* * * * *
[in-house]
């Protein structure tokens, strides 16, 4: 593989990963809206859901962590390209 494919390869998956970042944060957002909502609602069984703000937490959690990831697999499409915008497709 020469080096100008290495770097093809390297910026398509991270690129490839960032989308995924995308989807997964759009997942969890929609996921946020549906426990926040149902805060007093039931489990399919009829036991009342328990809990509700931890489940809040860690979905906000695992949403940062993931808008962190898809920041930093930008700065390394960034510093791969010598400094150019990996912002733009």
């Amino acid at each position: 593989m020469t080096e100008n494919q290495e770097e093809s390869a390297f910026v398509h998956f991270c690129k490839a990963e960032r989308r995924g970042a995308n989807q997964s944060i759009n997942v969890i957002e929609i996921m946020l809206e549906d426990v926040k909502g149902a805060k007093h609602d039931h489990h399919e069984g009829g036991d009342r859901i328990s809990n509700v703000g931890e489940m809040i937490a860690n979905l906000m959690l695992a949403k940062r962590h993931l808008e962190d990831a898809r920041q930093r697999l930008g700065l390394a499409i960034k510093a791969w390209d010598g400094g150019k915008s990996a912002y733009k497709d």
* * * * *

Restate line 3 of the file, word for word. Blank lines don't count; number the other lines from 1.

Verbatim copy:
């Amino acid at each position: 593989m020469t080096e100008n494919q290495e770097e093809s390869a390297f910026v398509h998956f991270c690129k490839a990963e960032r989308r995924g970042a995308n989807q997964s944060i759009n997942v969890i957002e929609i996921m946020l809206e549906d426990v926040k909502g149902a805060k007093h609602d039931h489990h399919e069984g009829g036991d009342r859901i328990s809990n509700v703000g931890e489940m809040i937490a860690n979905l906000m959690l695992a949403k940062r962590h993931l808008e962190d990831a898809r920041q930093r697999l930008g700065l390394a499409i960034k510093a791969w390209d010598g400094g150019k915008s990996a912002y733009k497709d």